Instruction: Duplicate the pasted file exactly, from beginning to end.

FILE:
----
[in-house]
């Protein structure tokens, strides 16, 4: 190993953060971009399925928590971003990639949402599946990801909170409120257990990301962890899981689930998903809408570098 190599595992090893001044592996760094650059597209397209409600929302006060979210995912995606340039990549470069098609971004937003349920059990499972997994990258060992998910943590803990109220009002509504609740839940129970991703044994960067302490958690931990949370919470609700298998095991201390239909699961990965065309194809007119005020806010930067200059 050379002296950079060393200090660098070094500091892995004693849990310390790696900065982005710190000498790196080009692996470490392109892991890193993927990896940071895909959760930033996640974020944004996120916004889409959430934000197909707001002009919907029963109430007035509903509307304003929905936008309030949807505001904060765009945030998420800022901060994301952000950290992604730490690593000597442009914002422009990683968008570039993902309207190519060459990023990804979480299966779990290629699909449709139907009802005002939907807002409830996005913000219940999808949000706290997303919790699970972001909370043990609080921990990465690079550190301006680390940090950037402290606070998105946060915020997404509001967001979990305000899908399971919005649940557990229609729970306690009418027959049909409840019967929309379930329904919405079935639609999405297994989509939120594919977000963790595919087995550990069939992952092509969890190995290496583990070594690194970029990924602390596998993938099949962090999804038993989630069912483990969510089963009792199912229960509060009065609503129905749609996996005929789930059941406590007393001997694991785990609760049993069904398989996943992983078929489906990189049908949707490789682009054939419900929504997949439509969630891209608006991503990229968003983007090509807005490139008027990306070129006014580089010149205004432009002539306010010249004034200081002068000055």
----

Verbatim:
[in-house]
């Protein structure tokens, strides 16, 4: 190993953060971009399925928590971003990639949402599946990801909170409120257990990301962890899981689930998903809408570098 190599595992090893001044592996760094650059597209397209409600929302006060979210995912995606340039990549470069098609971004937003349920059990499972997994990258060992998910943590803990109220009002509504609740839940129970991703044994960067302490958690931990949370919470609700298998095991201390239909699961990965065309194809007119005020806010930067200059 050379002296950079060393200090660098070094500091892995004693849990310390790696900065982005710190000498790196080009692996470490392109892991890193993927990896940071895909959760930033996640974020944004996120916004889409959430934000197909707001002009919907029963109430007035509903509307304003929905936008309030949807505001904060765009945030998420800022901060994301952000950290992604730490690593000597442009914002422009990683968008570039993902309207190519060459990023990804979480299966779990290629699909449709139907009802005002939907807002409830996005913000219940999808949000706290997303919790699970972001909370043990609080921990990465690079550190301006680390940090950037402290606070998105946060915020997404509001967001979990305000899908399971919005649940557990229609729970306690009418027959049909409840019967929309379930329904919405079935639609999405297994989509939120594919977000963790595919087995550990069939992952092509969890190995290496583990070594690194970029990924602390596998993938099949962090999804038993989630069912483990969510089963009792199912229960509060009065609503129905749609996996005929789930059941406590007393001997694991785990609760049993069904398989996943992983078929489906990189049908949707490789682009054939419900929504997949439509969630891209608006991503990229968003983007090509807005490139008027990306070129006014580089010149205004432009002539306010010249004034200081002068000055």